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Second Sunday of Lent

Today’s Readings

Psalm 27, Genesis 15:1-12, 17-18, Philippians 3:17-4:1, Luke 13:31-end

Every organisation seems to be risk conscious or averse these days. This is nothing new – risk assessment has been around for a very long time. In the gospel passage today, we see Jesus doing a bit of risk assessment. Jesus and the disciples are already working their way towards Jerusalem. The Pharisees come up to him and say “Get away from here, Herod is after you to kill you”.

We have to remember that Jesus knew what the future held for him, but he also knew it was probably not yet. So he did a risk assessment – “Hmm – now, Pharisees I have work to do and I need to do it now and you are getting on my wick and in my way. And the fact of the matter is that it is very unlikely that a prophet would be killed anywhere except Jerusalem, so I judge that the risk to me is pretty remote just at the moment. I will continue with my work. You can go and tell Herod what I am doing and what results I am getting”

I suspect they may have done so, for later in Luke 23:6-12, after Jesus had been before Pilate, he sent him to Herod and it says that Herod was pleased as he had heard about Jesus and wanted to see him and actually hoped Jesus might perform a miracle in front of him. This does not sound like someone who was initially murderous, more someone who was at that stage simply curious.

So why did the Pharisees say this to Jesus? Did they do so just as a ploy to stop him teaching or were they genuinely worried about his safety. It is difficult to know for sure. The Pharisees were a group within the Jewish hierarchy that paid particular attention to the detail of Jewish law and adherence to it. They must have found some of Jesus’ behaviour a bit challenging. But in St Luke it does not appear that they are directly against Jesus – if they were, why would they have invited him to dinner, which we can see in the gospels that they did often? And it is at some of these occasions that he delivers some of his most important teaching, for example, about doing good, being humble and generous. So the truth is that Jesus and the Pharisees had quite a lot in common and they agreed with each other about many things.

So even though Jesus could be challenging, even exasperating to them, I think a lot of the Pharisees actually enjoyed having him around and discussing things with him. Dinner with Jesus was always going to be a lively event, especially if you didn’t mind a bit of controversy. So, I don’t think they wanted to see him get killed. At least not all of them. At least not yet.

So when those Pharisees warned Jesus, it may well have been from a genuine concern for his safety and survival. They weren’t saying anything the disciples weren’t already saying. Every time Jesus told the disciples that he would go to Jerusalem and be rejected and killed, but would rise on the third day, they told him not to go.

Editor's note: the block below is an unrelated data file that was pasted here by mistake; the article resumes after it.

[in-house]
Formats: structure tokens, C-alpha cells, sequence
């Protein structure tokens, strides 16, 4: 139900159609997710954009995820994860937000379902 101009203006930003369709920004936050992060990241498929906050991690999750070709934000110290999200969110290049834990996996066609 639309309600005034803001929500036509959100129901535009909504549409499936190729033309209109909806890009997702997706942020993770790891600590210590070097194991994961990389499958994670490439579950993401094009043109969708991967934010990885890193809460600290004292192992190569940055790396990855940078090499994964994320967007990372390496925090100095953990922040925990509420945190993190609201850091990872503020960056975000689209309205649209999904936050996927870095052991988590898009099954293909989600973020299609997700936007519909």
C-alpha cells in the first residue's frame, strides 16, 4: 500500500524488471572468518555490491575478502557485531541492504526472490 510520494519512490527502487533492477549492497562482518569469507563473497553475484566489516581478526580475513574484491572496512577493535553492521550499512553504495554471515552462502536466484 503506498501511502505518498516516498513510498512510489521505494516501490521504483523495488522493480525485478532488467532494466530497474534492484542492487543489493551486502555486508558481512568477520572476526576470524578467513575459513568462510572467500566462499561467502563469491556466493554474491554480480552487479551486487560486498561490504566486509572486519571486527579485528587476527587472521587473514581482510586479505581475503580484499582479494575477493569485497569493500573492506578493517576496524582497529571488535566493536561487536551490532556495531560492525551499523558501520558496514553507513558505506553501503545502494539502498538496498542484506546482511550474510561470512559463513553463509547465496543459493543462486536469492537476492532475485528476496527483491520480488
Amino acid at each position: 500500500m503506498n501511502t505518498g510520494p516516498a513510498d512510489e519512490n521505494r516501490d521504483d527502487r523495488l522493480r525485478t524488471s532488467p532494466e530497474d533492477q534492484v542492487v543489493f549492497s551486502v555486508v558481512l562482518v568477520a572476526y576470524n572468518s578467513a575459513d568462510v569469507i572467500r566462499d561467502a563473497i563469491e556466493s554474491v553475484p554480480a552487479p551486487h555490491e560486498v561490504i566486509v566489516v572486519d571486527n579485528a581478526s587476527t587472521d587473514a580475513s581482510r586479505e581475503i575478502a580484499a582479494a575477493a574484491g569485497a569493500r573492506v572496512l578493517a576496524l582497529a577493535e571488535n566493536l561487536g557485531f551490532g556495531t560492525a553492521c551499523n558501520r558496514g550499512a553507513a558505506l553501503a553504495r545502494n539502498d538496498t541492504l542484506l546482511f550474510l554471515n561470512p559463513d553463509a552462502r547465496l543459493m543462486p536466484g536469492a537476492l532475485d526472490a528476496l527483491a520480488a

Luke today shows us the heart of Jesus. Shows us what’s motivating him to keep moving into the city where he will die. Luke records Jesus lament over Jerusalem. And for Jerusalem we can read the whole World. God must look at the World especially today and many countless times over the millennia and think, what a hopeless mess they are making of it all, what cruelty, what greed, what ignorance, what senseless brutality. And what is Jesus’ solution for that – not cruelty for cruelty, not hate for hate, but his wish to hide all humanity in the shadow of his wings. To gather us all into his arms.

So despite the threats, Jesus went on preaching God’s word. And very shortly, as we know, he would be riding into Jerusalem on a donkey, defenceless as a hen in a den of foxes. And people will be chanting: “Blessings on the king who comes in the name of the Lord”. Just the sort of thing to upset the authorities!

And those authorities are going to eat him alive. And they are going to try to destroy him and they will think they have.

But on the third day he will be raised. All is not said and done until the third day as Jesus presages in the reading today. And that’s the good news. Out of it all Jesus will emerge victorious.

We will all be battered by awful things in this life. They may be different challenges and problems, but we will all have them. But Jesus would have us know that God never lets the World have the last word, even though it sometimes appears that it might. Today, and tomorrow God is at work in our lives, and God’s work is not completed in us until our lives are over.

And no matter how bad we are, how many times we have pushed God away, rejected his love, refused to listen—God’s deepest desire remains to gather us all to him like a hen gathers her chicks under her wings. Not only the good, but also the bad and the downright evil can all be gathered under God’s wings if they accept his love and change their lives. It is never too late. And God wants them to repent and make amends, so that he can gather them to him. There’s always room for everyone and anyone there if they make the right choices and stand firm in the Lord. For which, we should all be glad.

Richard Austen

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